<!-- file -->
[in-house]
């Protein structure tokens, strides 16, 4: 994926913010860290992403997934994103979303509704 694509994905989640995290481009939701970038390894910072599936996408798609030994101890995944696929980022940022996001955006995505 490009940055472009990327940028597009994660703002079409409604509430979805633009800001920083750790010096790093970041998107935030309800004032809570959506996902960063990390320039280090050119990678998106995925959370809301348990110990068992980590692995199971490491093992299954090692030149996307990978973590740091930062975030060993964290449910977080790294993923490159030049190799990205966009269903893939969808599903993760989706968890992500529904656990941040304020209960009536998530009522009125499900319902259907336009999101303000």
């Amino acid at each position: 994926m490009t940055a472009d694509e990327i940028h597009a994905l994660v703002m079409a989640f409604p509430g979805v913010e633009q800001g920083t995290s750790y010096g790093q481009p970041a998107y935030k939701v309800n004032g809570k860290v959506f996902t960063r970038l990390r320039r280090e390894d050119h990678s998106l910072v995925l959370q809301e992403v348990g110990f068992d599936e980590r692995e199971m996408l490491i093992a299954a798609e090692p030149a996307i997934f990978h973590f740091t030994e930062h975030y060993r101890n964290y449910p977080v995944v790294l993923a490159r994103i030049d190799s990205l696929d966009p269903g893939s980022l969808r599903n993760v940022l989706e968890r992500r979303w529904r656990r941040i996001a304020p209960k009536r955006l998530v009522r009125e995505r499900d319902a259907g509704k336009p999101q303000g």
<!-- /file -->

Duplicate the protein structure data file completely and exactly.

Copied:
[in-house]
């Protein structure tokens, strides 16, 4: 994926913010860290992403997934994103979303509704 694509994905989640995290481009939701970038390894910072599936996408798609030994101890995944696929980022940022996001955006995505 490009940055472009990327940028597009994660703002079409409604509430979805633009800001920083750790010096790093970041998107935030309800004032809570959506996902960063990390320039280090050119990678998106995925959370809301348990110990068992980590692995199971490491093992299954090692030149996307990978973590740091930062975030060993964290449910977080790294993923490159030049190799990205966009269903893939969808599903993760989706968890992500529904656990941040304020209960009536998530009522009125499900319902259907336009999101303000």
């Amino acid at each position: 994926m490009t940055a472009d694509e990327i940028h597009a994905l994660v703002m079409a989640f409604p509430g979805v913010e633009q800001g920083t995290s750790y010096g790093q481009p970041a998107y935030k939701v309800n004032g809570k860290v959506f996902t960063r970038l990390r320039r280090e390894d050119h990678s998106l910072v995925l959370q809301e992403v348990g110990f068992d599936e980590r692995e199971m996408l490491i093992a299954a798609e090692p030149a996307i997934f990978h973590f740091t030994e930062h975030y060993r101890n964290y449910p977080v995944v790294l993923a490159r994103i030049d190799s990205l696929d966009p269903g893939s980022l969808r599903n993760v940022l989706e968890r992500r979303w529904r656990r941040i996001a304020p209960k009536r955006l998530v009522r009125e995505r499900d319902a259907g509704k336009p999101q303000g």